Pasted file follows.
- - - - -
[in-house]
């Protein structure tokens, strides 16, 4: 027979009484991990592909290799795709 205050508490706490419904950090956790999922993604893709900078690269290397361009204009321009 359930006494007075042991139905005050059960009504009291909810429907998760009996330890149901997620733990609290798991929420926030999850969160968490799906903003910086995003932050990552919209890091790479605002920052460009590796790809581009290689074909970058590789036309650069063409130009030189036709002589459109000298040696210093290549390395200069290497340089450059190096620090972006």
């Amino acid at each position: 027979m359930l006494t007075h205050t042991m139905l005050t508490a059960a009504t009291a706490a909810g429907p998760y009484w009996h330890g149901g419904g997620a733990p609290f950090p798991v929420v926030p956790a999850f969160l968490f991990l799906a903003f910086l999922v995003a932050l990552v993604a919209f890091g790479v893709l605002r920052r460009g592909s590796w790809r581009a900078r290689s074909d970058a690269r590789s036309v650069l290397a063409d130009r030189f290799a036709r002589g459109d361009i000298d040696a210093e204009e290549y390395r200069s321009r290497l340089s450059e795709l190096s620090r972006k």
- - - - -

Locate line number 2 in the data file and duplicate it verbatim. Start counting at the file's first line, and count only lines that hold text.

């Protein structure tokens, strides 16, 4: 027979009484991990592909290799795709 205050508490706490419904950090956790999922993604893709900078690269290397361009204009321009 359930006494007075042991139905005050059960009504009291909810429907998760009996330890149901997620733990609290798991929420926030999850969160968490799906903003910086995003932050990552919209890091790479605002920052460009590796790809581009290689074909970058590789036309650069063409130009030189036709002589459109000298040696210093290549390395200069290497340089450059190096620090972006």